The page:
The company said they terminated him for after he ignored a request from his manager to stay home because of his contact with a worker who tested positive for the novel coronavirus.
The ALU is not totally without traditional labor support — volunteers from other local unions have been pitching in. Labor lawyer Seth Goldstein, who represented two workers who were terminated in the midst of a high-profile union campaign at the tech company Kickstarter in Brooklyn, has been providing pro bono legal advice to organizers on what potentially qualifies as unfair labor practices.
Goldstein brushes off the idea that partnering with a national union would have given the ALU more resources to pull from when taking on the tech giant.
“It’s not about money, Amazon has all the money in the world,” he said. “The advantage is that workers are organizing workers.”
Smalls started the ALU with current workers at the facility and he funds it primarily using a GoFundMe crowdfunding account. He has brushed off the need for backing from an established, national union, saying staying independent and worker-run gives the ALU a unique advantage.
“This is beneficial to the workers because you don’t have to have a third party come in to learn the ins-and-outs of Amazon, these are actual Amazon workers,” he said.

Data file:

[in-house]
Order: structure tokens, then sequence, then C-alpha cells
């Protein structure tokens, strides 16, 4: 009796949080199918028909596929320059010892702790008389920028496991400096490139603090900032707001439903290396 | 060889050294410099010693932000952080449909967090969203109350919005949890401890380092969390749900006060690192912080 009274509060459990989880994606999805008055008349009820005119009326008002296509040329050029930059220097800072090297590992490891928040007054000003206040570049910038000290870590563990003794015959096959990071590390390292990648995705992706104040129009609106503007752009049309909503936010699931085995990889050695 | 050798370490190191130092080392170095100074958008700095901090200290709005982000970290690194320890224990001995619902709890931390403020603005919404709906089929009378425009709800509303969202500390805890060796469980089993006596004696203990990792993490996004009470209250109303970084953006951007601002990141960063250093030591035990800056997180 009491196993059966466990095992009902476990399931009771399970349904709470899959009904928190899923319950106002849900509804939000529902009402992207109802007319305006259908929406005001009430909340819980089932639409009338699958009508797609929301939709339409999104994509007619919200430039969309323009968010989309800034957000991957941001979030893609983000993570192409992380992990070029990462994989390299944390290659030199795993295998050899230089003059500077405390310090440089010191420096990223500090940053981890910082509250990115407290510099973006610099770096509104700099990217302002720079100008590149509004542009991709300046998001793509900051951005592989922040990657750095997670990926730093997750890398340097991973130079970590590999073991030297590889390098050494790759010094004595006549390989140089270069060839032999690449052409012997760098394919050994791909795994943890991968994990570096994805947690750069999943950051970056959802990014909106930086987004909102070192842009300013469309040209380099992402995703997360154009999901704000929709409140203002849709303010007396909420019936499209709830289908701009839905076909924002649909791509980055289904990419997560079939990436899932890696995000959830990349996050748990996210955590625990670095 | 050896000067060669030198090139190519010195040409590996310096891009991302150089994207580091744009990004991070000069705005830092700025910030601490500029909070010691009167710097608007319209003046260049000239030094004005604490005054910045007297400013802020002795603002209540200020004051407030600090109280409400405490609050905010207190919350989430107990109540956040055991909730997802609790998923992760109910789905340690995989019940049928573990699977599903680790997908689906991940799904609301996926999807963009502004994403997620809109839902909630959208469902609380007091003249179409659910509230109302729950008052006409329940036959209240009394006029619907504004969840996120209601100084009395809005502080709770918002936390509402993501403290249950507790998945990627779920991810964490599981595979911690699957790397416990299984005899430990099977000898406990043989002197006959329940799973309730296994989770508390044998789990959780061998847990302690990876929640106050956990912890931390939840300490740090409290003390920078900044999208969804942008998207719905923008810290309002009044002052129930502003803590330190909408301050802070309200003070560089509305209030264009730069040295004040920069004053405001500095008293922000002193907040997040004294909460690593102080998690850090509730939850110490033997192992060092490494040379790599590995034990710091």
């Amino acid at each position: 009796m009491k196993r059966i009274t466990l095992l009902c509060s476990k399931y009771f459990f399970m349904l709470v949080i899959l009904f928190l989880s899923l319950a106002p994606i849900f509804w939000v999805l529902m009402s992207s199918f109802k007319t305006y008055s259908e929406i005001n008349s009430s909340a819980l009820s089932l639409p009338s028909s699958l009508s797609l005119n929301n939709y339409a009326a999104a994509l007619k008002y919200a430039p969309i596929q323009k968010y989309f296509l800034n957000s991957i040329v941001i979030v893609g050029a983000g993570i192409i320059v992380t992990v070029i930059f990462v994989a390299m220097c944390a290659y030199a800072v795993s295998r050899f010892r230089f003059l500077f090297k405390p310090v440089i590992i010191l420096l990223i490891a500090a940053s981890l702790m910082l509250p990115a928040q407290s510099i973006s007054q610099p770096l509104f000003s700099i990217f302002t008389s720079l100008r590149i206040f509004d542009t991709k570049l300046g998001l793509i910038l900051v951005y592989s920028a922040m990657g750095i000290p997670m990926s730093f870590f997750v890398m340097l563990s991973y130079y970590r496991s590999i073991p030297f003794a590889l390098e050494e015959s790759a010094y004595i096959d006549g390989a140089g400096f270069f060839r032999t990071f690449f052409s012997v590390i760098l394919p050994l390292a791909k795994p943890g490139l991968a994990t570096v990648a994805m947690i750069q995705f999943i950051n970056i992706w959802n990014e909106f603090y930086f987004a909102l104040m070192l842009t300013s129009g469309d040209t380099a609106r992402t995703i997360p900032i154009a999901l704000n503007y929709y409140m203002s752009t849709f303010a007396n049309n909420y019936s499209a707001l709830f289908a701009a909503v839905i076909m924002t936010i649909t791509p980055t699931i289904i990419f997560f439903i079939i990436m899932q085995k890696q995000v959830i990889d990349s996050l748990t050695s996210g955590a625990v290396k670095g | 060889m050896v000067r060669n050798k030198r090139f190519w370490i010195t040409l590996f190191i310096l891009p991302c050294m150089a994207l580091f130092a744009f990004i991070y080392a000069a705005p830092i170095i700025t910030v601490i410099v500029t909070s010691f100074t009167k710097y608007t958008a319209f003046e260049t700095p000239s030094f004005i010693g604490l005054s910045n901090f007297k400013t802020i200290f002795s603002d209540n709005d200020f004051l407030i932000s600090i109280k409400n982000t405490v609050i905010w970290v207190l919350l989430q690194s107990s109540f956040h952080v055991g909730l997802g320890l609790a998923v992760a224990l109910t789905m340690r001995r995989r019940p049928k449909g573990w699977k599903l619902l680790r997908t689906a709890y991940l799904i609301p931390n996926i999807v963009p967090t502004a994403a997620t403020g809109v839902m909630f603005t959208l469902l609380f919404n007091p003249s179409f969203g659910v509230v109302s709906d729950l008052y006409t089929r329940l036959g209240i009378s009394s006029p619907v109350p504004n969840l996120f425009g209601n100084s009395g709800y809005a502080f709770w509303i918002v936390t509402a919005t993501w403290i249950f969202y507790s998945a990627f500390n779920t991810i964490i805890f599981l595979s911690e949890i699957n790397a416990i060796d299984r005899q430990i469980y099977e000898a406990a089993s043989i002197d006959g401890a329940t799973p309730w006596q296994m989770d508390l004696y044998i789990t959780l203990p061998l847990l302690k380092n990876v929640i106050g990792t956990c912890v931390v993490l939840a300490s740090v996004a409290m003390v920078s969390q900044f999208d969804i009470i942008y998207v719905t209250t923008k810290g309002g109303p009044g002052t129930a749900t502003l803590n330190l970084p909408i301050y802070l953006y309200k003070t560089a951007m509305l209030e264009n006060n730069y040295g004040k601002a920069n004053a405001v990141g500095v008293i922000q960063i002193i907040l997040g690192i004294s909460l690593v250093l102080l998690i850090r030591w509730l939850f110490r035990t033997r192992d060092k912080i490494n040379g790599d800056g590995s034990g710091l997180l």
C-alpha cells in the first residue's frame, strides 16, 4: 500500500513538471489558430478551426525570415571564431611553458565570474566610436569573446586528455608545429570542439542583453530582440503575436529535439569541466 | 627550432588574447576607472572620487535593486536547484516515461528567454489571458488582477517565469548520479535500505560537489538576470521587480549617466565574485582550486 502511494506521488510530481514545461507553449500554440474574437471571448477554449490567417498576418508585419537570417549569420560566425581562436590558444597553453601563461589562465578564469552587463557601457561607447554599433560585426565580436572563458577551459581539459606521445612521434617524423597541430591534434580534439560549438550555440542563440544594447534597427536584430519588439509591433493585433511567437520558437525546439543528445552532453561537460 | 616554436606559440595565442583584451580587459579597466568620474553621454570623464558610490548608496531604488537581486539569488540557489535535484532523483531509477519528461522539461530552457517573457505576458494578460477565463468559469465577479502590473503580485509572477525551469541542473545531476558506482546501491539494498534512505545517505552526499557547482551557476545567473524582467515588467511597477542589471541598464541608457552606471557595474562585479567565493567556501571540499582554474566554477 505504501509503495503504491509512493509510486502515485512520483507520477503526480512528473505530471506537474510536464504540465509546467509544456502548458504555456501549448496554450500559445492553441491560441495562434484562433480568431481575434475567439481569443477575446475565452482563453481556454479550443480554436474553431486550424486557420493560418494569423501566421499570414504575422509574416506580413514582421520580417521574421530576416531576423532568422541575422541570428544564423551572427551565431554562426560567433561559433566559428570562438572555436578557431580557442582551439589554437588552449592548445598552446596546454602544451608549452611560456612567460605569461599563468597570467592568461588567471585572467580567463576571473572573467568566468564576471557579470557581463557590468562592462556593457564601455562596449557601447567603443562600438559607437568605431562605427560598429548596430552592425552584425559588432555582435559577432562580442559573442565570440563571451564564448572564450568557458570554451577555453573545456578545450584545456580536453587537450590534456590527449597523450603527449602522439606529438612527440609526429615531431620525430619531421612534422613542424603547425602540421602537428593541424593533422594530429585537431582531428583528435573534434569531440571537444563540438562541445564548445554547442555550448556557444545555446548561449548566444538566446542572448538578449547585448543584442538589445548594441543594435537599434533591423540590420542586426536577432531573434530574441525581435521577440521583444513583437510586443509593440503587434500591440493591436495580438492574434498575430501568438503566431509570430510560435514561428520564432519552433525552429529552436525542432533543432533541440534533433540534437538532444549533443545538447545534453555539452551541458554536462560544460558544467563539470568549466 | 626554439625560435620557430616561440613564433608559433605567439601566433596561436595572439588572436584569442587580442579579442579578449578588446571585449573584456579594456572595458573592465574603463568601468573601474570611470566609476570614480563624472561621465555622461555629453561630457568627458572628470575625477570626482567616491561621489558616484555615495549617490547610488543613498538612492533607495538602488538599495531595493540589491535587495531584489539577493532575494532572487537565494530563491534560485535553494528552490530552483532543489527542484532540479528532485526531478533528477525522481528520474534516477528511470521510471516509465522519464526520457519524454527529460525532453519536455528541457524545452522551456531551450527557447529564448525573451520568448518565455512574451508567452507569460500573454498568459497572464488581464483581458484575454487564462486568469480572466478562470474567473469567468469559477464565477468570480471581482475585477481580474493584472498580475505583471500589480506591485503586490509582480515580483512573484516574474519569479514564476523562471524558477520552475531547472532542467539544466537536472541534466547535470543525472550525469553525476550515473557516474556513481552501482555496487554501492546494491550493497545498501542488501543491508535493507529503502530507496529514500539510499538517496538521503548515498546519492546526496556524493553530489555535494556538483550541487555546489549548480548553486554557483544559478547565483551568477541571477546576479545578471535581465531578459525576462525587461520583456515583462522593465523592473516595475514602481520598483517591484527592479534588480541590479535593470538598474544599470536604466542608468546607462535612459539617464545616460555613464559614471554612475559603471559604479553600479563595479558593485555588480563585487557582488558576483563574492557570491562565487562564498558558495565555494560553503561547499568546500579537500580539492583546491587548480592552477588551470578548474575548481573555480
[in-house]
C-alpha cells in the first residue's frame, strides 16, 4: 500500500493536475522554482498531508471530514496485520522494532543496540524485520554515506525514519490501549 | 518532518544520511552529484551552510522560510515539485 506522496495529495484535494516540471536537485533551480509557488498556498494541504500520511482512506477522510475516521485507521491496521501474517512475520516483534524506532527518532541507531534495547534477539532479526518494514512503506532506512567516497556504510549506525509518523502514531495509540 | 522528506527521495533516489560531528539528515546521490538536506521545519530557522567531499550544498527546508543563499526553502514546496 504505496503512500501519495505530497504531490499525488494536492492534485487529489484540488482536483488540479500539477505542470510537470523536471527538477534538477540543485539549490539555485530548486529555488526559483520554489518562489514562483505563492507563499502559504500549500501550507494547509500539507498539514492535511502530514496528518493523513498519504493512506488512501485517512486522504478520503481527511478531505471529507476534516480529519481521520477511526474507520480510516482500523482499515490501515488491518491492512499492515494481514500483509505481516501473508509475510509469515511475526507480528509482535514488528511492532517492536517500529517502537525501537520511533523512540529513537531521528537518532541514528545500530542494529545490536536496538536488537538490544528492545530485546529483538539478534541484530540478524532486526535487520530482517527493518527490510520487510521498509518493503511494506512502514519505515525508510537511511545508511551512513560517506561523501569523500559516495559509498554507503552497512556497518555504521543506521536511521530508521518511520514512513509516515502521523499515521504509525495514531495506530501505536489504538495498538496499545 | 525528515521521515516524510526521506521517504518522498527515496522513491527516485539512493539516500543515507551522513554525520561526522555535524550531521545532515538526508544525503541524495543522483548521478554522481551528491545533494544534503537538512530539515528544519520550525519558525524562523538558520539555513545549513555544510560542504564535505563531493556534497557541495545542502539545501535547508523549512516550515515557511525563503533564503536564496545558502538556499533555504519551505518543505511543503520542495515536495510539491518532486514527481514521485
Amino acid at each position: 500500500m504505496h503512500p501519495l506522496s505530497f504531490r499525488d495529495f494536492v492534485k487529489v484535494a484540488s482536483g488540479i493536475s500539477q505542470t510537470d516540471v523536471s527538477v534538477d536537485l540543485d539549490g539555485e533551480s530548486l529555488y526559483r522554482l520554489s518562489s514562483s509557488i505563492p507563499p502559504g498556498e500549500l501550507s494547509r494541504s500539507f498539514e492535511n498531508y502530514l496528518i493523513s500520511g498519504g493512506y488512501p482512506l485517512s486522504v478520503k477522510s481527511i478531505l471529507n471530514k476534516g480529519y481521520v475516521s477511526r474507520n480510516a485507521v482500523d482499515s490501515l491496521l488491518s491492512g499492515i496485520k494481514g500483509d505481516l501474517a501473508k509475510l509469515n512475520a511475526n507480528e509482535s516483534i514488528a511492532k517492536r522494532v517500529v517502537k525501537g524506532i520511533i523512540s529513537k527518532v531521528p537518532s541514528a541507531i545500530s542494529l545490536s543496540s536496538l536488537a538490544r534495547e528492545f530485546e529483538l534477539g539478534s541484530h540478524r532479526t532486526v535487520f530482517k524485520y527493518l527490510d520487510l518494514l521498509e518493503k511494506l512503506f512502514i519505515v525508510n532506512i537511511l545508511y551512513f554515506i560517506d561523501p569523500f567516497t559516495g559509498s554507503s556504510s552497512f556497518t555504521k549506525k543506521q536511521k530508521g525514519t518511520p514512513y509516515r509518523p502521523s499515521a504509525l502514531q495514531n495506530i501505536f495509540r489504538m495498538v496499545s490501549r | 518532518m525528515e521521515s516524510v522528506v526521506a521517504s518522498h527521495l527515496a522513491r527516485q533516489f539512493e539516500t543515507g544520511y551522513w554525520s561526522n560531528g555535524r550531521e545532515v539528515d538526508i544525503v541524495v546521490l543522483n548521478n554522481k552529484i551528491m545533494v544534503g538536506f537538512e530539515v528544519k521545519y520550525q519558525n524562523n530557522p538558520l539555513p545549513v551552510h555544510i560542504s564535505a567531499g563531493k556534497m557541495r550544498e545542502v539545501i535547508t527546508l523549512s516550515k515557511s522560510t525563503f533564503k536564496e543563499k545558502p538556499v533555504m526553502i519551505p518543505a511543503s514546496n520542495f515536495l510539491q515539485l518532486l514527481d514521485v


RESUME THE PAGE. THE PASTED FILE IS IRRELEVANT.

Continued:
Amazon has used ALU’s young age against it, writing on a website that it uses to urge workers to vote no that the ALU has “no experience representing any associates, anywhere.” Smalls said he doesn’t believe his union staying independent is undercutting other efforts to organize in the country — it’s just what he sees as having the best chance for success on Staten Island.
“If they’re successful, that’s a victory too for us,” he said of the campaign in Alabama.
Still, the ALU has been criticized by union observers for not sticking to the established labor playbook — for example, its decision to file for a vote so early with just 30 percent of signatures from eligible workers.
In this case, Smalls said, it was nearly impossible to get more. Because of the high turnover at Amazon warehouses — estimated for most somewhere around 100 percent — the union couldn’t get workers to sign cards fast enough before the workforce changed. Instead, he said, they filed with about 30 percent of signatures to lock in the group who would be eligible to vote.
Workers on Staten Island are seeking $30 per hour in wages (they start around $18 now), paid time off for injured workers, more overtime pay and longer breaks, among other demands.